Ubuntu’s OpenStack on IBM’s Big Iron

Ubuntu’s OpenStack on IBM’s Big Iron

If I were Red Hat I would be looking over my shoulder right now; it appears that Ubuntu might be gaining. In just a few years the Linux distribution has gone from being non-existent in the enterprise to being a powerhouse. This is especially true in the cloud, where it's a dominant force on both sides of the aisle. Not only is it the most deployed operating system on public clouds, its version of OpenStack accounts for over half of OpenStack cloud deployments, used by the likes of Deutsche Telekom, Bloomberg and Time Warner Cable.

The use of its cloud platform is likely to escalate now that IBM and Ubuntu's parent company, Canonical, have formed a partnership that brings Ubuntu OpenStack to Big Blue's metal. According to an announcement released September 19 by Ubuntu, its implementation of the open source cloud platform is now available to run on the entire line of IBM servers.

IBM's LinuxONE and z Systems mainframes already ran Red Hat, SUSE and Ubuntu, with a stack that included Apache Spark, Node.js, MongoDB, MariaDB, PostgreSQL and Chef. But this new announcement means that IBM's big iron now comes with the same OpenStack functionality as is available on commodity servers.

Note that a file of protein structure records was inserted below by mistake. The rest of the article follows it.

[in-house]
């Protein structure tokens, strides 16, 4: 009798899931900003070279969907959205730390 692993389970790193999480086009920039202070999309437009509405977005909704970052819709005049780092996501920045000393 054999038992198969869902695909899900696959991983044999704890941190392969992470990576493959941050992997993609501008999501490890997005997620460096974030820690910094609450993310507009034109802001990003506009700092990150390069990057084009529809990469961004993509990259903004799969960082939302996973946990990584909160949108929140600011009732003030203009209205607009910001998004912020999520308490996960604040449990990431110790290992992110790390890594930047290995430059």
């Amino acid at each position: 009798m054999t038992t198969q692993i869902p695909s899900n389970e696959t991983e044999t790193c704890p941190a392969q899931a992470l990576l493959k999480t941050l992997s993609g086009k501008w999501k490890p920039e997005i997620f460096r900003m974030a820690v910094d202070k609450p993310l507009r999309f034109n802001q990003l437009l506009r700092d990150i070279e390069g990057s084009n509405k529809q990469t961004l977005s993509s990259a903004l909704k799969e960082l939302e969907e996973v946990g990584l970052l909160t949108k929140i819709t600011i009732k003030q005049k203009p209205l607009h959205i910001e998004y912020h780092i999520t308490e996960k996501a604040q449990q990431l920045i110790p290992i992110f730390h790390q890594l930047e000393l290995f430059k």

"IBM and Canonical have been working together to ensure that z Systems, LinuxONE, Power Systems and OpenPOWER customers can have the same Ubuntu usage and management experience that Ubuntu x86 production OpenStack customers have today," Ubuntu's announcement read.

Canonical's quick rise to the top in enterprise open source has been due to a combination of smart partnerships and by investing in research and development. For example, it has partnered with Microsoft on a number of projects, most notably to bring the bash shell to Windows, and its work with Dell has resulted in the XPS Developer Edition Ubuntu laptops, which have been well received by developers and admins.

To bring OpenStack to IBM's mainframes, it relied on help from its Boston-based OpenStack Interoperability Lab (Ubuntu claims it's the largest such lab on the planet), which validates OpenStack interoperability across a variety of hardware and software combinations.

Ubuntu's OpenStack on Big Blue iron should also be good for IBM, which continues to invest heavily in Linux and seems to be moving away from AIX, its proprietary Unix operating system. Both its LinuxONE line, which was introduced last year, and the new OpenPOWER LC servers due out soon, are designed only for Linux.

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